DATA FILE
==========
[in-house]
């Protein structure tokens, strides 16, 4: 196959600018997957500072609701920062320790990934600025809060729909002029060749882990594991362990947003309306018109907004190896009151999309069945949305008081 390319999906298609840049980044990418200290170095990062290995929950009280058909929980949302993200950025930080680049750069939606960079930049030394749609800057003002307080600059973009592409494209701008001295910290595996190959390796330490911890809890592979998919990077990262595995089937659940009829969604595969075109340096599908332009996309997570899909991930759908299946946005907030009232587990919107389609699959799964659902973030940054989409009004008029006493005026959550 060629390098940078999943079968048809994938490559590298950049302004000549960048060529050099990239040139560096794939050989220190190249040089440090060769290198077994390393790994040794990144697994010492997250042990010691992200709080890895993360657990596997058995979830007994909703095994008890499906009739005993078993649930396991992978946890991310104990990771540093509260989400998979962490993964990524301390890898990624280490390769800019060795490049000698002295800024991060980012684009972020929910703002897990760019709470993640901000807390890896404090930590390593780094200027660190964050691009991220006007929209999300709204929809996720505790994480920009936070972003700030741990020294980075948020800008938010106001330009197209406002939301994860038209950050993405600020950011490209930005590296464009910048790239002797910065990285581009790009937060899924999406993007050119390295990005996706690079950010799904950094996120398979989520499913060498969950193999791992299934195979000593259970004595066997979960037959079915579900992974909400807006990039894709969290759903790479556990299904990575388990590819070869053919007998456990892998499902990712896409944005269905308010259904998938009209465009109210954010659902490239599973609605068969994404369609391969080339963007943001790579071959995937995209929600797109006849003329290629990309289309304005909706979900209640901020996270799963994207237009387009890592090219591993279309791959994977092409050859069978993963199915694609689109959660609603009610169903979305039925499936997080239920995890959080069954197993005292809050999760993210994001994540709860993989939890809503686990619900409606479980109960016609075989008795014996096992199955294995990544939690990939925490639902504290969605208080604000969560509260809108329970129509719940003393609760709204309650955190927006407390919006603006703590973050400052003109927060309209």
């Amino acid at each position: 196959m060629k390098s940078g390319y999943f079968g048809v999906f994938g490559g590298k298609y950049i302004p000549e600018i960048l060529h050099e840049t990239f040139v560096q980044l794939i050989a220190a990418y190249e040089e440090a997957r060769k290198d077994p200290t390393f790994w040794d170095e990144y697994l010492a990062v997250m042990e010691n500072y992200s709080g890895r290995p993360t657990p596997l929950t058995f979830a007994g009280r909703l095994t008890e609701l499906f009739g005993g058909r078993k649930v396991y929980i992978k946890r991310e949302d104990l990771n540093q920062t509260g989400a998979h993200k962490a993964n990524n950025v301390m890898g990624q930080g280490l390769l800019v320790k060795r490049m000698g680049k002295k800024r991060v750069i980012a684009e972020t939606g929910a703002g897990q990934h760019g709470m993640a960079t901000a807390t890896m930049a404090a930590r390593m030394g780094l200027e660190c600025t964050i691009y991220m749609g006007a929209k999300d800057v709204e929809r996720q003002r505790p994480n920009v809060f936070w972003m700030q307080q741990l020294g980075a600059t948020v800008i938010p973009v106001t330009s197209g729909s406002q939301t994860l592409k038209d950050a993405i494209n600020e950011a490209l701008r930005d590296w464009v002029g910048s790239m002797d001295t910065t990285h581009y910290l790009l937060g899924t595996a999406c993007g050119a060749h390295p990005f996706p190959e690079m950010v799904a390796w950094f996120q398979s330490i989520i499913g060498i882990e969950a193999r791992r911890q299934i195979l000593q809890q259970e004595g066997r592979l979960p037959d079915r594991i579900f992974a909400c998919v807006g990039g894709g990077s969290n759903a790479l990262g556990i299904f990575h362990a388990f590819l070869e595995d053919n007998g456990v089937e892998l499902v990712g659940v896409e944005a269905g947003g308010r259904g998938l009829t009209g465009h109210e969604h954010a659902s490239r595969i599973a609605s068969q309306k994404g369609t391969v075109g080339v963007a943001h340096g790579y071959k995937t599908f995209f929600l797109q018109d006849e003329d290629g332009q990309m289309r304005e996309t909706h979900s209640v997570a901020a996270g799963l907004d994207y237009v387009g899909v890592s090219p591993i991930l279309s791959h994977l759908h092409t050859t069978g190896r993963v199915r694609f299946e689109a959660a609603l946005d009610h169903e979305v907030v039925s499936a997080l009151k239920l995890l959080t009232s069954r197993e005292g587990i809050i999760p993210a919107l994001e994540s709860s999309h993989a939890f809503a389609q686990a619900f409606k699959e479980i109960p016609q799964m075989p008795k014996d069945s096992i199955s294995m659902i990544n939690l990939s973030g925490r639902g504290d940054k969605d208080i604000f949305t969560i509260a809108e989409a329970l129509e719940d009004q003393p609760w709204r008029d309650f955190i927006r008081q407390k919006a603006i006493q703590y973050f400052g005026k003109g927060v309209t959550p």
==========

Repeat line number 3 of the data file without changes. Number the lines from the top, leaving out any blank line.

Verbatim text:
């Amino acid at each position: 196959m060629k390098s940078g390319y999943f079968g048809v999906f994938g490559g590298k298609y950049i302004p000549e600018i960048l060529h050099e840049t990239f040139v560096q980044l794939i050989a220190a990418y190249e040089e440090a997957r060769k290198d077994p200290t390393f790994w040794d170095e990144y697994l010492a990062v997250m042990e010691n500072y992200s709080g890895r290995p993360t657990p596997l929950t058995f979830a007994g009280r909703l095994t008890e609701l499906f009739g005993g058909r078993k649930v396991y929980i992978k946890r991310e949302d104990l990771n540093q920062t509260g989400a998979h993200k962490a993964n990524n950025v301390m890898g990624q930080g280490l390769l800019v320790k060795r490049m000698g680049k002295k800024r991060v750069i980012a684009e972020t939606g929910a703002g897990q990934h760019g709470m993640a960079t901000a807390t890896m930049a404090a930590r390593m030394g780094l200027e660190c600025t964050i691009y991220m749609g006007a929209k999300d800057v709204e929809r996720q003002r505790p994480n920009v809060f936070w972003m700030q307080q741990l020294g980075a600059t948020v800008i938010p973009v106001t330009s197209g729909s406002q939301t994860l592409k038209d950050a993405i494209n600020e950011a490209l701008r930005d590296w464009v002029g910048s790239m002797d001295t910065t990285h581009y910290l790009l937060g899924t595996a999406c993007g050119a060749h390295p990005f996706p190959e690079m950010v799904a390796w950094f996120q398979s330490i989520i499913g060498i882990e969950a193999r791992r911890q299934i195979l000593q809890q259970e004595g066997r592979l979960p037959d079915r594991i579900f992974a909400c998919v807006g990039g894709g990077s969290n759903a790479l990262g556990i299904f990575h362990a388990f590819l070869e595995d053919n007998g456990v089937e892998l499902v990712g659940v896409e944005a269905g947003g308010r259904g998938l009829t009209g465009h109210e969604h954010a659902s490239r595969i599973a609605s068969q309306k994404g369609t391969v075109g080339v963007a943001h340096g790579y071959k995937t599908f995209f929600l797109q018109d006849e003329d290629g332009q990309m289309r304005e996309t909706h979900s209640v997570a901020a996270g799963l907004d994207y237009v387009g899909v890592s090219p591993i991930l279309s791959h994977l759908h092409t050859t069978g190896r993963v199915r694609f299946e689109a959660a609603l946005d009610h169903e979305v907030v039925s499936a997080l009151k239920l995890l959080t009232s069954r197993e005292g587990i809050i999760p993210a919107l994001e994540s709860s999309h993989a939890f809503a389609q686990a619900f409606k699959e479980i109960p016609q799964m075989p008795k014996d069945s096992i199955s294995m659902i990544n939690l990939s973030g925490r639902g504290d940054k969605d208080i604000f949305t969560i509260a809108e989409a329970l129509e719940d009004q003393p609760w709204r008029d309650f955190i927006r008081q407390k919006a603006i006493q703590y973050f400052g005026k003109g927060v309209t959550p």